This week in class we discusses romantic comedies and sex comedies and everything in between. We also saw clips from the movie "10" (1979) with Dudley Moore and Bo Derek as an example. Dudley Moore plays George, who just celebrated his 42nd birthday via a surprise party thrown by his lover Samantha. This seems to trigger a midlife crisis in George and he begins to become depressed about getting older, no longer able to go after young beautiful women and have casual sex anytime anywhere. He becomes withdrawn and rude to his friends and those around him. He even refuses sex with Sam, seemingly no longer interested in women closer to his age. His mind is completely obsessed with young women. I feel that in showing George pushing away a perfectly good relationship with a witty and charming woman his age in favor of silly daydreams, the movie is telling people to really focus on what they have and be happy. George is not thinking properly. His crisis goes into full swing when he happens to see a bride on the way to her wedding, Jenny. George sees her as the most beautiful woman he has ever seen and makes up his mind to find out everything he can about her. 

Eventually he follows her to Mexico where she is celebrating her honeymoon with her new husband. George is rather going into panic mode, so intent on forming whatever relationship he thinks he will accomplish with Jenny that he is willing to completely leave behind what he has at home and blindly stalk her. It shows incredible irresponsibility on his part. He does eventually run into Jenny and her husband on the beach. And fortunately for him, he has the chance to rescue her husband from floating out to sea and wins a date with her. And the date actually comes to a point where George has the opportunity to sleep with Jenny, despite her being being married. A phone call between Jenny and her husband while George is there reveals that both of them practice an open marriage situation. This apparently disappoints George since part of the thrill he was pursuing during his midlife crisis was the excitement of an affair. This new knowledge takes away the spark that George needed to continue his search for a rejuvenating relationship with a younger woman. He is no longer attracted to Jenny and returns home to Sam. Having gone through the whole experience, George has a new found respect for this time in his life and rekindles his relationship with Sam. He realized how uncaring and selfish he was being and discovered that his supposed real desire for young flesh and the reigniting of his youth was not worth it and not what he thought it would be. He found new ways to improve his sex life with Sam and rediscovered his place at his age. The movie looks to me like a sex comedy more than anything because the romance part does not really come until the end where George realizes he was taking Sam for granted. The entire movie is primarily about sexual desire and George's pursuit of it with Jenny, then finding out it was not really what he expected. There are many innuendos throughout the film and focuses on sexual relationships.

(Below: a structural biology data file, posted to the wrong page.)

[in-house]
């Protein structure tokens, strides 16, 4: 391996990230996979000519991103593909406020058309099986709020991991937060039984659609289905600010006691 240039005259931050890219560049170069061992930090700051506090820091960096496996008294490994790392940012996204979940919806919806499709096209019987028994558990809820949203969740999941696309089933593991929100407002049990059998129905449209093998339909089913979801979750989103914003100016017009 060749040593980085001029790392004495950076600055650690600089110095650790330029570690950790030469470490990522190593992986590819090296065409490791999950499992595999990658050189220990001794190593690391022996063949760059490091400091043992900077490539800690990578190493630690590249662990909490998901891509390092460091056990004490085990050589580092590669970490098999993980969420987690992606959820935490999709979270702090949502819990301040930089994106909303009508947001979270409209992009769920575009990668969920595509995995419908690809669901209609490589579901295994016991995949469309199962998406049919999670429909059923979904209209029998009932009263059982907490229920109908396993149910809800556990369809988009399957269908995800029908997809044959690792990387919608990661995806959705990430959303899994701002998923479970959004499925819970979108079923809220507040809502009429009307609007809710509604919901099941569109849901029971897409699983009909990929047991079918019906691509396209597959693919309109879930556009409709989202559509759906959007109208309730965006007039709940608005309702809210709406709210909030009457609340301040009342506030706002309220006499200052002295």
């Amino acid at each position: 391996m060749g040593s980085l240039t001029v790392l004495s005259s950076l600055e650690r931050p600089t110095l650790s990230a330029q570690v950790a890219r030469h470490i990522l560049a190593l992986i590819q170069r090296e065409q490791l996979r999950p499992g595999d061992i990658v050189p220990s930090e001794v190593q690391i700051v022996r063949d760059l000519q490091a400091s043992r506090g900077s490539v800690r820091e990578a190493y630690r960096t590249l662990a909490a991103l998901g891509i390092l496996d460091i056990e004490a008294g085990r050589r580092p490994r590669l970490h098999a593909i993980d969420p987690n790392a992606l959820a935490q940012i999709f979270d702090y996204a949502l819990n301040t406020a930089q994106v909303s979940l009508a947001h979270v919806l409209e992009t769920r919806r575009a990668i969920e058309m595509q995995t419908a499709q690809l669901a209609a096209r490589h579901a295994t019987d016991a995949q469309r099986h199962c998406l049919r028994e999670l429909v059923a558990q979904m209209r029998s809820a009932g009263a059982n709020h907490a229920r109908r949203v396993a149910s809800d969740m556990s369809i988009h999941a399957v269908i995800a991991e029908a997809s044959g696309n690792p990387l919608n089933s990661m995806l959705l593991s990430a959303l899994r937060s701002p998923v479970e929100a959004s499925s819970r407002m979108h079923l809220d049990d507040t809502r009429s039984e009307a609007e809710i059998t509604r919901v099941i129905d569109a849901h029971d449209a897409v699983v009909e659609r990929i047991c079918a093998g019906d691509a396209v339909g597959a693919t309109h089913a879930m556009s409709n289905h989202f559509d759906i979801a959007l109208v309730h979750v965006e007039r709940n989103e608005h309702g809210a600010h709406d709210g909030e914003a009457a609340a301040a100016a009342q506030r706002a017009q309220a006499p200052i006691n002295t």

Saturday, March 10, 2012

Technology in Films

This week I read "Images of Technology in Popular Films: Discussion and Filmography" by Steven L. Goldman. I enjoyed it immensely because I have always found interesting the popularity of films that portray high-tech equipment and "futuristic" human achievements. People love going to see movies like these because they want to see what the world could be like in the future. They want to believe it will be possible for everything to be done for them one day. For some people, the future is flying cars and jet backs, for others it is robots cooking and cleaning and serving them. There is a fascination with a utopian universe where anything is possible and there is no more war, famine, or violence. However, popular movies have portrayed an entirely different picture of future technology. In them, dystopian and apocalyptic results have occurred after scientists have created new and more powerful ways of doing things. Again and again technology is seen as destructive and anti-human. Robots created to service humans have become sentient and turned against their creators and taken over. Machines have backfired and waged war on civilization, destroying the entire world. It is never the scientists' and inventors' anticipation that there will be negative consequences, but it is the determined outcome. Movies have warned us of becoming too opportunistic and selfish with dreaming of never having to do anything for ourselves one day. It is painting a picture of one of many terrible outcomes to changing the environment too much. Goldman's work states that it is mostly science-fiction films that give this picture of technology being disastrous and killing those that created it.